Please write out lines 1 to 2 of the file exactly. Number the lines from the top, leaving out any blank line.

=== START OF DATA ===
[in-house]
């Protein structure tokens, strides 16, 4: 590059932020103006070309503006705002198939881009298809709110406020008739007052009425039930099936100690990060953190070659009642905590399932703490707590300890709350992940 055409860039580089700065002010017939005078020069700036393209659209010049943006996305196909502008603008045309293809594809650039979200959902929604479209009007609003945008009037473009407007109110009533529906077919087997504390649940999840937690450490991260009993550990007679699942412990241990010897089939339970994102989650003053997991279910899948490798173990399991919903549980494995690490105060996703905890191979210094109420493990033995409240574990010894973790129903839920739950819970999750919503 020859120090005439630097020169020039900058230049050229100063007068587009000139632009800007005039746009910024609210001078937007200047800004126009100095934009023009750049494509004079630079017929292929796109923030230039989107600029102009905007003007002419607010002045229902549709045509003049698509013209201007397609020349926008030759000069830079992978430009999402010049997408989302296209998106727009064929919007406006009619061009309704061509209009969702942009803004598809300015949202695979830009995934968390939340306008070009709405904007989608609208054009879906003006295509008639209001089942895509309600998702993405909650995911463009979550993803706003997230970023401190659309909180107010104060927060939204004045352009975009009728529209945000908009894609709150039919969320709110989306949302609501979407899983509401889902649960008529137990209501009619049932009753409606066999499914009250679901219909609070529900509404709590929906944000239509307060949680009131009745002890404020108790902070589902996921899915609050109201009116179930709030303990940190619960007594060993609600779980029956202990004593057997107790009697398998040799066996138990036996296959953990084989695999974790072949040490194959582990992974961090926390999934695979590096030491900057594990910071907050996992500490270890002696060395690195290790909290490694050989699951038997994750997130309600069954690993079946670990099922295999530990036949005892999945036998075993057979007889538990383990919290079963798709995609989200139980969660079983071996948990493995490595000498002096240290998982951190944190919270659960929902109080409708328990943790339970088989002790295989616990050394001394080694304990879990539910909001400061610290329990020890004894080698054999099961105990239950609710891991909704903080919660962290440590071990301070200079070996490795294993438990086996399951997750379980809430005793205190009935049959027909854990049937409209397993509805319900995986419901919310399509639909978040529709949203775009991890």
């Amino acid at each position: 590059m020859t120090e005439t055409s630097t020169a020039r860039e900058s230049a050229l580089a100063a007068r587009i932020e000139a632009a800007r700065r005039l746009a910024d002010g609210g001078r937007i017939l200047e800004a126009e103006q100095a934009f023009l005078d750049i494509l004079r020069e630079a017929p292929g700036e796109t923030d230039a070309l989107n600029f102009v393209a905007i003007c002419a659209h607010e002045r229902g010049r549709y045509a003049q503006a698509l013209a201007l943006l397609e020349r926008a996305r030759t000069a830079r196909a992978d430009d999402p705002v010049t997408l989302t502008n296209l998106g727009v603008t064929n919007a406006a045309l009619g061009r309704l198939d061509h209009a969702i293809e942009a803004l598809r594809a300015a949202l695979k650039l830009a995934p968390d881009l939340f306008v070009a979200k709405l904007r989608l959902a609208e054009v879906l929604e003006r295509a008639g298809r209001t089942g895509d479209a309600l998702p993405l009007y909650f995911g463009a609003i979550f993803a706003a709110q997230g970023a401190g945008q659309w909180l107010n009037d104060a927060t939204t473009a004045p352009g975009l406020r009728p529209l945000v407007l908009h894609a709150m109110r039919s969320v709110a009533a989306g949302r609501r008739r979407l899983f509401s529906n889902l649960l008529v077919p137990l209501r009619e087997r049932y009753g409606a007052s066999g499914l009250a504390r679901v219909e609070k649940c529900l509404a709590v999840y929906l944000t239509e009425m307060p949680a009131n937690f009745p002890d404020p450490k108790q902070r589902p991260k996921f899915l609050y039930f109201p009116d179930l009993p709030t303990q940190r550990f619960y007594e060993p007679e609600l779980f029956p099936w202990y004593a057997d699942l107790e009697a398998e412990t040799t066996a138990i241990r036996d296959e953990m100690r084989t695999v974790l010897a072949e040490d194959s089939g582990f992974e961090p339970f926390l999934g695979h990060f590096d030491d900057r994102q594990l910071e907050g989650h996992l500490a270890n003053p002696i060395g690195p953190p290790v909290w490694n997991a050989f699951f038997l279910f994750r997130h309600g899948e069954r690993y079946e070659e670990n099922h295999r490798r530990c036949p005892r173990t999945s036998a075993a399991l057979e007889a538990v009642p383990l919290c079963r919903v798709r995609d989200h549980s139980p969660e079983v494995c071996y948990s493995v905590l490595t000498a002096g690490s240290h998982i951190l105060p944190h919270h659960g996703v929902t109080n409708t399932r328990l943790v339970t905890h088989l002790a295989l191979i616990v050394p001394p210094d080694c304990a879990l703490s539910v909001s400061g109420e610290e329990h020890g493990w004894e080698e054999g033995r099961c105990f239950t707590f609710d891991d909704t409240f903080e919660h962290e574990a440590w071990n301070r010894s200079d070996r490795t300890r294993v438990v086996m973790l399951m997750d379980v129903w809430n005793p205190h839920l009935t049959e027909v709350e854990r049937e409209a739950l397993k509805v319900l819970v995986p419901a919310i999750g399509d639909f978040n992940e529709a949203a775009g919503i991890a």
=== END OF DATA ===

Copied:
[in-house]
């Protein structure tokens, strides 16, 4: 590059932020103006070309503006705002198939881009298809709110406020008739007052009425039930099936100690990060953190070659009642905590399932703490707590300890709350992940 055409860039580089700065002010017939005078020069700036393209659209010049943006996305196909502008603008045309293809594809650039979200959902929604479209009007609003945008009037473009407007109110009533529906077919087997504390649940999840937690450490991260009993550990007679699942412990241990010897089939339970994102989650003053997991279910899948490798173990399991919903549980494995690490105060996703905890191979210094109420493990033995409240574990010894973790129903839920739950819970999750919503 020859120090005439630097020169020039900058230049050229100063007068587009000139632009800007005039746009910024609210001078937007200047800004126009100095934009023009750049494509004079630079017929292929796109923030230039989107600029102009905007003007002419607010002045229902549709045509003049698509013209201007397609020349926008030759000069830079992978430009999402010049997408989302296209998106727009064929919007406006009619061009309704061509209009969702942009803004598809300015949202695979830009995934968390939340306008070009709405904007989608609208054009879906003006295509008639209001089942895509309600998702993405909650995911463009979550993803706003997230970023401190659309909180107010104060927060939204004045352009975009009728529209945000908009894609709150039919969320709110989306949302609501979407899983509401889902649960008529137990209501009619049932009753409606066999499914009250679901219909609070529900509404709590929906944000239509307060949680009131009745002890404020108790902070589902996921899915609050109201009116179930709030303990940190619960007594060993609600779980029956202990004593057997107790009697398998040799066996138990036996296959953990084989695999974790072949040490194959582990992974961090926390999934695979590096030491900057594990910071907050996992500490270890002696060395690195290790909290490694050989699951038997994750997130309600069954690993079946670990099922295999530990036949005892999945036998075993057979007889538990383990919290079963798709995609989200139980969660079983071996948990493995490595000498002096240290998982951190944190919270659960929902109080409708328990943790339970088989002790295989616990050394001394080694304990879990539910909001400061610290329990020890004894080698054999099961105990239950609710891991909704903080919660962290440590071990301070200079070996490795294993438990086996399951997750379980809430005793205190009935049959027909854990049937409209397993509805319900995986419901919310399509639909978040529709949203775009991890």